Note that the Charles Perrault PSD gives your final image a size of 3000×2000 pixels. We need to save a version of the unaltered image at the same size, or else aligning them later on will be a nightmare. The good news is that Vadim’s images are cropped in a ratio allowing for that. Save an independent copy of the resized image.
At the end of this process, you should now have a watercolor version of the base image, sized at 3000×2000 pixels, and an unaltered version of the base image, resized at 3000×2000 pixels. With these 2 in hand, let’s proceed to creating the poster.
Putting the background images in place
Start by bringing the unaltered (but resized) version of IMG_1935.jpg in your master Photoshop document. I’ve placed it so its width matches the canvas. Photoshop tells me it’s at 43.20% of its full size.
Proceed to now place the watercolor version of the image exactly above it. Use the precise placement and size text boxes if necessary.
Change the blending mode of the watercolor layer to Soft light @ 100% opacity.
Next, turn off the watercolor layer for the moment. We need to erase the hard transition from the image to the background. Start by sampling the color of the sky near the top edge of the image. I got a really soft blue gray in return (#e9eeea).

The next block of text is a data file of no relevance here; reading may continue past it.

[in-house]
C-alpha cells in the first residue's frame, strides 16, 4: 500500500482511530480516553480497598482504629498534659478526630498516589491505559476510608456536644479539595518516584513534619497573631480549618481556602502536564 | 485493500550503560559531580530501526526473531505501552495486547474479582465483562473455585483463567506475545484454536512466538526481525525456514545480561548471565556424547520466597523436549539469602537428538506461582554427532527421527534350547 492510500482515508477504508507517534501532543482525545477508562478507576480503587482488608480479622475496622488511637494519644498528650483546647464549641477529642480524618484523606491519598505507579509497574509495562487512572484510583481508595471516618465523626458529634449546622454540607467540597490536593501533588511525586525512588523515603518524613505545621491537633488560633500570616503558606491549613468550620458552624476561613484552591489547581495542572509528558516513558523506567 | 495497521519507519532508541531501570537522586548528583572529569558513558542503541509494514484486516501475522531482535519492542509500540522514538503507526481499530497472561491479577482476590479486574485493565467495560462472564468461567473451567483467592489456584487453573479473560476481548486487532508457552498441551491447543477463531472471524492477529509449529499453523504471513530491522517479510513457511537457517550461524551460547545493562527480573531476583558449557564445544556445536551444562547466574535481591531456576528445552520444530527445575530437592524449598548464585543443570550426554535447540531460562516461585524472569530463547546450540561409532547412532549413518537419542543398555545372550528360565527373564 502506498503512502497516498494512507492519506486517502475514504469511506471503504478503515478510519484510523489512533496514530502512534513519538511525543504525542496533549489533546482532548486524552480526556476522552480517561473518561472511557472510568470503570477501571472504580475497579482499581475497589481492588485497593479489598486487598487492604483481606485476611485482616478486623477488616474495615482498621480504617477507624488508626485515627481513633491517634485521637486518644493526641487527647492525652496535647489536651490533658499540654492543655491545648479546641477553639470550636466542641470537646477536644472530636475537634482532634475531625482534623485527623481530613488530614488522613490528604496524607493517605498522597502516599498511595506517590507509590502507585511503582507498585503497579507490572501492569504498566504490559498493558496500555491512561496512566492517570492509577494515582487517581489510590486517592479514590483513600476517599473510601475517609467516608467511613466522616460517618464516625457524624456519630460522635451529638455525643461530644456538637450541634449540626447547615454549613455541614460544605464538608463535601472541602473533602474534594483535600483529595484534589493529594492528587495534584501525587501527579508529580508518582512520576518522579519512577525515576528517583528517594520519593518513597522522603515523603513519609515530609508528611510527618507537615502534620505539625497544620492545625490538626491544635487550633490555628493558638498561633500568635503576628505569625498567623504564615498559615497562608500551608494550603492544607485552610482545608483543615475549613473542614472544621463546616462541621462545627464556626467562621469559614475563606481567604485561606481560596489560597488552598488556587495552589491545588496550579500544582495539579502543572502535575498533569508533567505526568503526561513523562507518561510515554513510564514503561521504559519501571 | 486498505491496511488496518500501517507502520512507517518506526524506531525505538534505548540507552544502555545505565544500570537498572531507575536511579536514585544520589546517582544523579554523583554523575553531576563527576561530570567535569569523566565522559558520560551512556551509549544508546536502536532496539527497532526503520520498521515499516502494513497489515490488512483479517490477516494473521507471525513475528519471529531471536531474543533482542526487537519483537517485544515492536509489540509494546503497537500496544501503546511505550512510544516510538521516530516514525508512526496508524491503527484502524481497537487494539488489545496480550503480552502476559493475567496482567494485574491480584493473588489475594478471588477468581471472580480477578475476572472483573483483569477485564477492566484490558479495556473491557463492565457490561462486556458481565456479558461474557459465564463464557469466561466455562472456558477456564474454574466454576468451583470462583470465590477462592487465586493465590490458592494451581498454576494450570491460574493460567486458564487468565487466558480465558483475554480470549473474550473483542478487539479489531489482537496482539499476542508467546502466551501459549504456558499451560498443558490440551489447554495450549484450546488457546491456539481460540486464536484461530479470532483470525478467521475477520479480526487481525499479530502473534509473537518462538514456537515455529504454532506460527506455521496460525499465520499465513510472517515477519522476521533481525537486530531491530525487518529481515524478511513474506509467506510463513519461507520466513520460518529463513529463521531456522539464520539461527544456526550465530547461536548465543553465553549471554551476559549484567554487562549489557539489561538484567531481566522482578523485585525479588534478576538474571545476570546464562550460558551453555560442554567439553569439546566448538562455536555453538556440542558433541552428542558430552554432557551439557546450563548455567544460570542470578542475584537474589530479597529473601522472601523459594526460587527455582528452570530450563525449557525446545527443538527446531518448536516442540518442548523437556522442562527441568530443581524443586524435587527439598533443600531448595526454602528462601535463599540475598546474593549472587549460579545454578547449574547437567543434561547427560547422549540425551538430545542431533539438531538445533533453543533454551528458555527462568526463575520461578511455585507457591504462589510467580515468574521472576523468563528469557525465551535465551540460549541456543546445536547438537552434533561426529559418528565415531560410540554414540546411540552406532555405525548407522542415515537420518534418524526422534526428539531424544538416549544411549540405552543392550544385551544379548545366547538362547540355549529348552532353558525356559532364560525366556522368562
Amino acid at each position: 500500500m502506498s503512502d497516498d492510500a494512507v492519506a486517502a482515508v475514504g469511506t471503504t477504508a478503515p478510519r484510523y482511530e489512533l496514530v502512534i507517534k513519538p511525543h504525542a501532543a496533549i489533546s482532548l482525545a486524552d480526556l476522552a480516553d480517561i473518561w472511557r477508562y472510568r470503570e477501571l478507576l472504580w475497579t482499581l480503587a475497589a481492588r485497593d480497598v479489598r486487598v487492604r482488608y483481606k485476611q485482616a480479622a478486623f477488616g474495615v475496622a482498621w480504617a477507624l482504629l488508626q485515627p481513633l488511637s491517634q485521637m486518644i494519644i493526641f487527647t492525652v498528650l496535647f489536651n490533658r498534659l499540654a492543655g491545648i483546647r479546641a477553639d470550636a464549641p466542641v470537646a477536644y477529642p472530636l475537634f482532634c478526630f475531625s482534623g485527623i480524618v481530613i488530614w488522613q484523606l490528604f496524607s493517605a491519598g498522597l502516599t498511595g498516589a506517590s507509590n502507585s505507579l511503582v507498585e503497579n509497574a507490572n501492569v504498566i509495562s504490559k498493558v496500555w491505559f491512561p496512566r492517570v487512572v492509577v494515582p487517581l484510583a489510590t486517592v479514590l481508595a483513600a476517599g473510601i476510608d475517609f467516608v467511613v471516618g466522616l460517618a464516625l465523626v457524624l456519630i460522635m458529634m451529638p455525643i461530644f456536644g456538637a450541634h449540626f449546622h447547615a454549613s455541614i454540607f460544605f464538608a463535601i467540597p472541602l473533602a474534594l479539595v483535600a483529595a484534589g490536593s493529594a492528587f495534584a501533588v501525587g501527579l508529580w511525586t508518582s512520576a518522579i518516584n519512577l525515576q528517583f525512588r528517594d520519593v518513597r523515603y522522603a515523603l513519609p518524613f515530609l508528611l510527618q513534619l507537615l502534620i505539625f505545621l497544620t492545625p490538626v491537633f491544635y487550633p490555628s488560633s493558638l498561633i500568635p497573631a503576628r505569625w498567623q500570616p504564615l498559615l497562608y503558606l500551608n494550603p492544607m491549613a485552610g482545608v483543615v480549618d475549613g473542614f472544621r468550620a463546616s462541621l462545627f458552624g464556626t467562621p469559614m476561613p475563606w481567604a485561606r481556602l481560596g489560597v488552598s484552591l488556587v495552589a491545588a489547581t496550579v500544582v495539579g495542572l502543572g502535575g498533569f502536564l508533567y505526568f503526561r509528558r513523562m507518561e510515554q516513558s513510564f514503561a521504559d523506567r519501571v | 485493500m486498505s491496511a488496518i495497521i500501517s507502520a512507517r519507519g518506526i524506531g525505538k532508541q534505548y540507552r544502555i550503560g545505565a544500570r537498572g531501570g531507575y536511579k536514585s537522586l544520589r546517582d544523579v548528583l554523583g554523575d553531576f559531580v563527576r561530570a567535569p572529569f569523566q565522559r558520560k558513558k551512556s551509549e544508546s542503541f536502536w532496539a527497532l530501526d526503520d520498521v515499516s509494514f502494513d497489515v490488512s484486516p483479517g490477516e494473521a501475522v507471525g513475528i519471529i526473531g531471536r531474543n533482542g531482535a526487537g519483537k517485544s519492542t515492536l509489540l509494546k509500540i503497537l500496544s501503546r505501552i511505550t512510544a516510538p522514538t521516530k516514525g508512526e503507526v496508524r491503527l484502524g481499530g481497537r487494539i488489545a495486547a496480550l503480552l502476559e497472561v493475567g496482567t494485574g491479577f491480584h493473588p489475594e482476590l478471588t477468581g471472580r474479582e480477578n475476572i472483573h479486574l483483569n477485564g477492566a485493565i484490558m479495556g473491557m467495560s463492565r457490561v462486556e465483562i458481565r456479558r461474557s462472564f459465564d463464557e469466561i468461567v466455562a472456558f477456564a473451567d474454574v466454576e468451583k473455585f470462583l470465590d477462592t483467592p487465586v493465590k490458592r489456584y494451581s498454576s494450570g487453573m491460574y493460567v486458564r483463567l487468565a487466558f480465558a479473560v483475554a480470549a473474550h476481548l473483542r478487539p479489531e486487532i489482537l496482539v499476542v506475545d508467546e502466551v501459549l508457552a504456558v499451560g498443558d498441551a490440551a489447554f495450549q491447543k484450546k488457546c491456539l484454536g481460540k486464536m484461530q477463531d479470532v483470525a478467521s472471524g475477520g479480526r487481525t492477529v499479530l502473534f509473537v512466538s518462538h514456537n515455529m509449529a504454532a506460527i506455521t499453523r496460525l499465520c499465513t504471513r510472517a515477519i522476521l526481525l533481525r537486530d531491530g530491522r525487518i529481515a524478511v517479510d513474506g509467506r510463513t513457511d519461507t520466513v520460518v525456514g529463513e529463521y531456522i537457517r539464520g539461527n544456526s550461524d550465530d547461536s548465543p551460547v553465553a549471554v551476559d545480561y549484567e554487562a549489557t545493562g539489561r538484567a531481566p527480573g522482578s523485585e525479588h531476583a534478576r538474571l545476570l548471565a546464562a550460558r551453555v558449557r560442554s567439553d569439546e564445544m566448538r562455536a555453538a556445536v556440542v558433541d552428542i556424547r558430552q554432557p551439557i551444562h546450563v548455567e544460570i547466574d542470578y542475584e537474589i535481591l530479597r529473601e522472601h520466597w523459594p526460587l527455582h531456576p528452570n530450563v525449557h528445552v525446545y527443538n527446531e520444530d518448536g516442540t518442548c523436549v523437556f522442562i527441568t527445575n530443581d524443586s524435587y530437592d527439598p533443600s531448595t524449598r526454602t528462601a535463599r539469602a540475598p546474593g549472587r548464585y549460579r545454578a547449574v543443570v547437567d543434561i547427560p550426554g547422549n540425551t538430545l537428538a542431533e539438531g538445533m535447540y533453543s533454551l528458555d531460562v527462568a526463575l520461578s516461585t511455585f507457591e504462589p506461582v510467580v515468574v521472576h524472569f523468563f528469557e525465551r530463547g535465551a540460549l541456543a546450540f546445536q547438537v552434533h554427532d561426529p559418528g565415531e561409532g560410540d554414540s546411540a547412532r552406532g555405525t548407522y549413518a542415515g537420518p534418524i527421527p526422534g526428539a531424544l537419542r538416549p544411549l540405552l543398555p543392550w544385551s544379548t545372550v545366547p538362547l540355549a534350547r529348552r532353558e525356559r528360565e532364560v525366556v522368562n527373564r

Fill the background layer with that color.
The result is almost there. Now, in order to get rid of that line, we’ll leverage the power of layer masks. Simply add a layer mask to the original photo layer (Layer > Layer mask > Reveal all with the proper layer selected).
With that done, you can simply paint in the layer mask with a big, soft brush to make the limit disappear. But that’s a bit tedious. I’m using the gradient tool to go a bit faster. Make sure to start your gradient below the line you’re looking to hide. Here’s the content of the layer mask (the top edge of the photo lines up with the middle of the piece):
And here’s the result on the art side:
You can now turn the watercolor layer back on.
The line is back! To make it disappear, either duplicate the layer mask from the unaltered image, or clip the watercolor layer to the unaltered one.
Now that the basis for the background is in place, organize your layers a bit.